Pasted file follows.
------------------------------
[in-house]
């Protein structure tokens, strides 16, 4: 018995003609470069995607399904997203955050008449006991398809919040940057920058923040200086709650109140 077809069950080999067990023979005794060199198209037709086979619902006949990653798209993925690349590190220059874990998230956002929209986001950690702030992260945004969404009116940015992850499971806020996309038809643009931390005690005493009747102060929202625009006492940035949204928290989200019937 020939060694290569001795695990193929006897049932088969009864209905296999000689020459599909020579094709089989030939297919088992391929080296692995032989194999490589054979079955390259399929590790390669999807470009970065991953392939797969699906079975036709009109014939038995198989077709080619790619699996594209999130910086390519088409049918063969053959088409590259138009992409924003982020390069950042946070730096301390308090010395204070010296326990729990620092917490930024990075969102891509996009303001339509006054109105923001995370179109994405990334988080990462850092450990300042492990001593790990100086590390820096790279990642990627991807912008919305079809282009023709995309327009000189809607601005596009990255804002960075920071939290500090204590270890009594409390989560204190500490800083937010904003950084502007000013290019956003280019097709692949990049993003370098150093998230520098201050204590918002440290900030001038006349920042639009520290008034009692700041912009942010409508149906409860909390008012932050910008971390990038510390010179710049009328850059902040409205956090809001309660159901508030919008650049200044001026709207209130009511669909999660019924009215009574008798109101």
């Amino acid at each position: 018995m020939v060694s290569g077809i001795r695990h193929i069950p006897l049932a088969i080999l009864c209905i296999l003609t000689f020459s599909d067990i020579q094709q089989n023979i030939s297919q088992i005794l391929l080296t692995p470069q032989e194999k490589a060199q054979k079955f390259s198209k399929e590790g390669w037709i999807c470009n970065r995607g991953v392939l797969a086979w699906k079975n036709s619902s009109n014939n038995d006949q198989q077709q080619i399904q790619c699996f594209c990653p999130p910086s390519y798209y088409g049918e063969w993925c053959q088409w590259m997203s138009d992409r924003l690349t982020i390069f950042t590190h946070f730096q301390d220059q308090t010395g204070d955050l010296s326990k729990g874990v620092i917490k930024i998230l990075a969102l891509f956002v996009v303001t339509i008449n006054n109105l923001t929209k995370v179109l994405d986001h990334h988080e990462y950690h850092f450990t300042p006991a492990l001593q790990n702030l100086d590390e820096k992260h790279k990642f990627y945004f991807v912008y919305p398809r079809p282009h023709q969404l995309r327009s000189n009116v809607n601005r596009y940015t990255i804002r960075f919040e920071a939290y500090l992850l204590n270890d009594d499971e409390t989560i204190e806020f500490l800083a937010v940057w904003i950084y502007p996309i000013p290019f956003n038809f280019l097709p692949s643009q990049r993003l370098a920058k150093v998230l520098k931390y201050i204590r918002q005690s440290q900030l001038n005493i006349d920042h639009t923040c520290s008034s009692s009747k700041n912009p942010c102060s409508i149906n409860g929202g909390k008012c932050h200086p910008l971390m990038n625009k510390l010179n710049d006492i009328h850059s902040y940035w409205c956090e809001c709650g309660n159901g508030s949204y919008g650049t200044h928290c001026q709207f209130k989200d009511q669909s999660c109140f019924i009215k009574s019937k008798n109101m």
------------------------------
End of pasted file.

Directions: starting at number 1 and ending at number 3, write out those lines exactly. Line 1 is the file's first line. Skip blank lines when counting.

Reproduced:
[in-house]
């Protein structure tokens, strides 16, 4: 018995003609470069995607399904997203955050008449006991398809919040940057920058923040200086709650109140 077809069950080999067990023979005794060199198209037709086979619902006949990653798209993925690349590190220059874990998230956002929209986001950690702030992260945004969404009116940015992850499971806020996309038809643009931390005690005493009747102060929202625009006492940035949204928290989200019937 020939060694290569001795695990193929006897049932088969009864209905296999000689020459599909020579094709089989030939297919088992391929080296692995032989194999490589054979079955390259399929590790390669999807470009970065991953392939797969699906079975036709009109014939038995198989077709080619790619699996594209999130910086390519088409049918063969053959088409590259138009992409924003982020390069950042946070730096301390308090010395204070010296326990729990620092917490930024990075969102891509996009303001339509006054109105923001995370179109994405990334988080990462850092450990300042492990001593790990100086590390820096790279990642990627991807912008919305079809282009023709995309327009000189809607601005596009990255804002960075920071939290500090204590270890009594409390989560204190500490800083937010904003950084502007000013290019956003280019097709692949990049993003370098150093998230520098201050204590918002440290900030001038006349920042639009520290008034009692700041912009942010409508149906409860909390008012932050910008971390990038510390010179710049009328850059902040409205956090809001309660159901508030919008650049200044001026709207209130009511669909999660019924009215009574008798109101």
């Amino acid at each position: 018995m020939v060694s290569g077809i001795r695990h193929i069950p006897l049932a088969i080999l009864c209905i296999l003609t000689f020459s599909d067990i020579q094709q089989n023979i030939s297919q088992i005794l391929l080296t692995p470069q032989e194999k490589a060199q054979k079955f390259s198209k399929e590790g390669w037709i999807c470009n970065r995607g991953v392939l797969a086979w699906k079975n036709s619902s009109n014939n038995d006949q198989q077709q080619i399904q790619c699996f594209c990653p999130p910086s390519y798209y088409g049918e063969w993925c053959q088409w590259m997203s138009d992409r924003l690349t982020i390069f950042t590190h946070f730096q301390d220059q308090t010395g204070d955050l010296s326990k729990g874990v620092i917490k930024i998230l990075a969102l891509f956002v996009v303001t339509i008449n006054n109105l923001t929209k995370v179109l994405d986001h990334h988080e990462y950690h850092f450990t300042p006991a492990l001593q790990n702030l100086d590390e820096k992260h790279k990642f990627y945004f991807v912008y919305p398809r079809p282009h023709q969404l995309r327009s000189n009116v809607n601005r596009y940015t990255i804002r960075f919040e920071a939290y500090l992850l204590n270890d009594d499971e409390t989560i204190e806020f500490l800083a937010v940057w904003i950084y502007p996309i000013p290019f956003n038809f280019l097709p692949s643009q990049r993003l370098a920058k150093v998230l520098k931390y201050i204590r918002q005690s440290q900030l001038n005493i006349d920042h639009t923040c520290s008034s009692s009747k700041n912009p942010c102060s409508i149906n409860g929202g909390k008012c932050h200086p910008l971390m990038n625009k510390l010179n710049d006492i009328h850059s902040y940035w409205c956090e809001c709650g309660n159901g508030s949204y919008g650049t200044h928290c001026q709207f209130k989200d009511q669909s999660c109140f019924i009215k009574s019937k008798n109101m």